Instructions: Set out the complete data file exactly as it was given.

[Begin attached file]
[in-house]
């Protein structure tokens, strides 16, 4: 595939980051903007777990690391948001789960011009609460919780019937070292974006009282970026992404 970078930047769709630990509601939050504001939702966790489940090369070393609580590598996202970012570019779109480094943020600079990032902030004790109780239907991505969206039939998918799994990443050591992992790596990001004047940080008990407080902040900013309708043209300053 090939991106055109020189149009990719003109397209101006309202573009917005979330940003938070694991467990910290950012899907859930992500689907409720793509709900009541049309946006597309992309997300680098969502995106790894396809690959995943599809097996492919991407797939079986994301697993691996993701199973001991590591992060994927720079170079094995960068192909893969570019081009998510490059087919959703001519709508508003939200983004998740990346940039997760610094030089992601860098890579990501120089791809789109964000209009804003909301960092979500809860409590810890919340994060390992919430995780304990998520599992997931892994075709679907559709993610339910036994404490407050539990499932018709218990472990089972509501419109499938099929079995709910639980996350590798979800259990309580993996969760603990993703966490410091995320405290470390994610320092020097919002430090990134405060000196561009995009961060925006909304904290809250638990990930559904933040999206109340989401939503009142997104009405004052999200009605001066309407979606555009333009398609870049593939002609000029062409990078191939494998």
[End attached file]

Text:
[in-house]
């Protein structure tokens, strides 16, 4: 595939980051903007777990690391948001789960011009609460919780019937070292974006009282970026992404 970078930047769709630990509601939050504001939702966790489940090369070393609580590598996202970012570019779109480094943020600079990032902030004790109780239907991505969206039939998918799994990443050591992992790596990001004047940080008990407080902040900013309708043209300053 090939991106055109020189149009990719003109397209101006309202573009917005979330940003938070694991467990910290950012899907859930992500689907409720793509709900009541049309946006597309992309997300680098969502995106790894396809690959995943599809097996492919991407797939079986994301697993691996993701199973001991590591992060994927720079170079094995960068192909893969570019081009998510490059087919959703001519709508508003939200983004998740990346940039997760610094030089992601860098890579990501120089791809789109964000209009804003909301960092979500809860409590810890919340994060390992919430995780304990998520599992997931892994075709679907559709993610339910036994404490407050539990499932018709218990472990089972509501419109499938099929079995709910639980996350590798979800259990309580993996969760603990993703966490410091995320405290470390994610320092020097919002430090990134405060000196561009995009961060925006909304904290809250638990990930559904933040999206109340989401939503009142997104009405004052999200009605001066309407979606555009333009398609870049593939002609000029062409990078191939494998």